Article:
PARIS (Reuters) - European planemaker Airbus plans to upgrade its best-selling A320 medium-haul jets from 2016 with new engines offering 15 percent fuel savings, as it fends off upstart competitors.
Airbus said on Wednesday it would invest just over 1 billion euros ($1.3 billion) in the “A320neo” project to improve efficiency and cut harmful emissions and noise.
Until now, Airbus and U.S. rival Boeing, with its 737, had resisted changing winning designs that are the backbone of the global airline business and helped give birth to the low-cost sector.
The new planes, with upward-slanting wingtips, will look almost identical to existing aircraft but have larger and more efficient engines from either U.S. group Pratt & Whitney or CFM International, a joint venture between U.S. conglomerate General Electric and French group Safran.
Shares in Airbus parent EADS were up 0.8 percent to 17.3950 euros by 0900 GMT, when Safran stock was up 0.5 percent.
The long-awaited decision, reported by Reuters on Tuesday, hit back at Canadian group Bombardier, China and Russia who all aim to challenge Airbus and Boeing for a segment of the global jetliner market, worth $1.7 trillion over 20 years.
It was also a critical move in a war between enginemakers for dominance as the aviation industry climbs out of recession.
The new engines will be offered as an option on A320 and derivative A319 and A321 models, while classic versions of the single-aisle aircraft family will remain on sale.
Airbus said it saw a market potential of 4,000 A320neo family aircraft over the next 15 years.
It had delayed a decision for months to ensure work needed on the project did not poach resources from its next all-new airliner, the mid-sized A350.
“This is not really a huge investment from Airbus. We are going to be spending a little over a billion euros on this program. We are not redesigning the A320,” sales chief John Leahy said in a video on Airbus’s website.
Airbus did not announce launch customers for the enhanced model but a spokesman passed on endorsements from German carrier Lufthansa, which will study the details, and AirAsia, Airbus’s largest Asian customer.
Neither airline committed to a number of planes.
The project was expected to get a more cautious reaction from leasing companies, some of which have expressed concerns that it would drive down the resale values of older aircraft or the more than 2,200 already sold and waiting to be delivered.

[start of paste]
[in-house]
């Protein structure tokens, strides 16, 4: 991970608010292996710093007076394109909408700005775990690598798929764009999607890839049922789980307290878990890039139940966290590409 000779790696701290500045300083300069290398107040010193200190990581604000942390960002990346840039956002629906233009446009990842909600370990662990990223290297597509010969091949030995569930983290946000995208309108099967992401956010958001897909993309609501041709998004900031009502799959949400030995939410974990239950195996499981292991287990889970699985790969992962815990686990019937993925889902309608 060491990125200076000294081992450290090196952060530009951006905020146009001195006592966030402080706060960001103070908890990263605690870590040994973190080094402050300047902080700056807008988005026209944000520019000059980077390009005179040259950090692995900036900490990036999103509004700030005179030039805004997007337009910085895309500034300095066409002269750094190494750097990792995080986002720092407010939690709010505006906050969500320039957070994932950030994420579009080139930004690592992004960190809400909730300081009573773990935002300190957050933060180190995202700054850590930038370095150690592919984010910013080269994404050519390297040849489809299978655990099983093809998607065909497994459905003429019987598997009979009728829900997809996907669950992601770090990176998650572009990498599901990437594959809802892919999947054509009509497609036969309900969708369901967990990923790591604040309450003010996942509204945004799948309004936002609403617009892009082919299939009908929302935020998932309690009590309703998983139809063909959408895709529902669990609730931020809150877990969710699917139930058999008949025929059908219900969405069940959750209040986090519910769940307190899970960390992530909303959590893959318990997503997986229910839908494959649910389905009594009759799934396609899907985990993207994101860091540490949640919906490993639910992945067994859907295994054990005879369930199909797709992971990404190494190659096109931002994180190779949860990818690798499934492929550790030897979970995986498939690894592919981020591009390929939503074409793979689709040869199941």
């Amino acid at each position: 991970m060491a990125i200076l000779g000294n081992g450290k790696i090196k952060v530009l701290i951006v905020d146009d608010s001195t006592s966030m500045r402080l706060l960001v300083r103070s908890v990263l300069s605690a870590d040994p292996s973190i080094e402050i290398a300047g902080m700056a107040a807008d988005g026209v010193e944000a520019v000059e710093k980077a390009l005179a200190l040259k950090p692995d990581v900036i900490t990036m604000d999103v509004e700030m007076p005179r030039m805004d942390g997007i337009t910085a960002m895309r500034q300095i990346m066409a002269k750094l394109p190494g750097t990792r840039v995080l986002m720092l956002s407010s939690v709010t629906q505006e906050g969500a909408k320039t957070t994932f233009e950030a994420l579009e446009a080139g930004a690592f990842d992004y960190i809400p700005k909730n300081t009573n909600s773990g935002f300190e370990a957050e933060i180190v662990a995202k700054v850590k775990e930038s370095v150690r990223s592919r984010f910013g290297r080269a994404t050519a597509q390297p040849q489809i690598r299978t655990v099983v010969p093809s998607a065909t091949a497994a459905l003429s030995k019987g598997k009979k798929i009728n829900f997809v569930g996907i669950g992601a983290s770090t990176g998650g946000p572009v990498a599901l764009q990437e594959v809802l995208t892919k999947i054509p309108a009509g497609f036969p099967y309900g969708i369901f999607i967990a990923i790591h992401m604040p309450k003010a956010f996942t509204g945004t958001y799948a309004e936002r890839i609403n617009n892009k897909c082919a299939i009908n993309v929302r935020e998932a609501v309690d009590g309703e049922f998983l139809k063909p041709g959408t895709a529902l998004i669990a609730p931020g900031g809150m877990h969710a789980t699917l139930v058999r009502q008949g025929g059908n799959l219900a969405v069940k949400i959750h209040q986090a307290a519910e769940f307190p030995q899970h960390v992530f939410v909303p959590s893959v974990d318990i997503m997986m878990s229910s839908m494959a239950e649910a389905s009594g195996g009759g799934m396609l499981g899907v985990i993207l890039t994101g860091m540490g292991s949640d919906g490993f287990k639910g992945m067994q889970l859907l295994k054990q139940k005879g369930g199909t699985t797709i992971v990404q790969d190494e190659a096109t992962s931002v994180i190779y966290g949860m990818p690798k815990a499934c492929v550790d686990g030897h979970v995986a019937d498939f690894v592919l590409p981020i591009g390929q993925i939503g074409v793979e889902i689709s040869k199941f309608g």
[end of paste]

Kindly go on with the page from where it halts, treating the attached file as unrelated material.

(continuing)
“We will definitely look at it but our customers the airlines should be the ones dictating it,” a spokeswoman for Singapore leasing company BOC Aviation said.
With aviation staging a fragile recovery from recession, planemakers have been under pressure to provide savings in fuel. Airbus and Boeing have also been trying to defend their duopoly as newcomers target the biggest slice of the market by volume. Bombardier has been offering the 110-145-seat CSeries with the Pratt & Whitney engine and China this month announced first buyers for an airliner it hopes to deliver from 2016.
To meet the threat without squandering too much cash, Airbus aims to extend the life of the 20-year-old A320 until 2025 when it believes the time will be right to develop a new plane.
Boeing has so far been more cautious about tinkering with its 737, the world’s most-sold airliner, believing technology for an all-new plane may arrive sooner than Airbus reckons.
Analysts have said that meant Airbus ran the risk of being outflanked shortly after the A320neo comes on the market, as Boeing will come under pressure to match its rival.
Rolls-Royce, which partnered Pratt & Whitney on the original A320, has opted out of the upgrade project.
The decision, which was expected well before recent problems over bigger A380 engines, stemmed from doubts over whether it made sense to build a new engine now rather than invest in more radical and potentially profitable engine changes in the future.
(Editing by James Regan and Dan Lalor)
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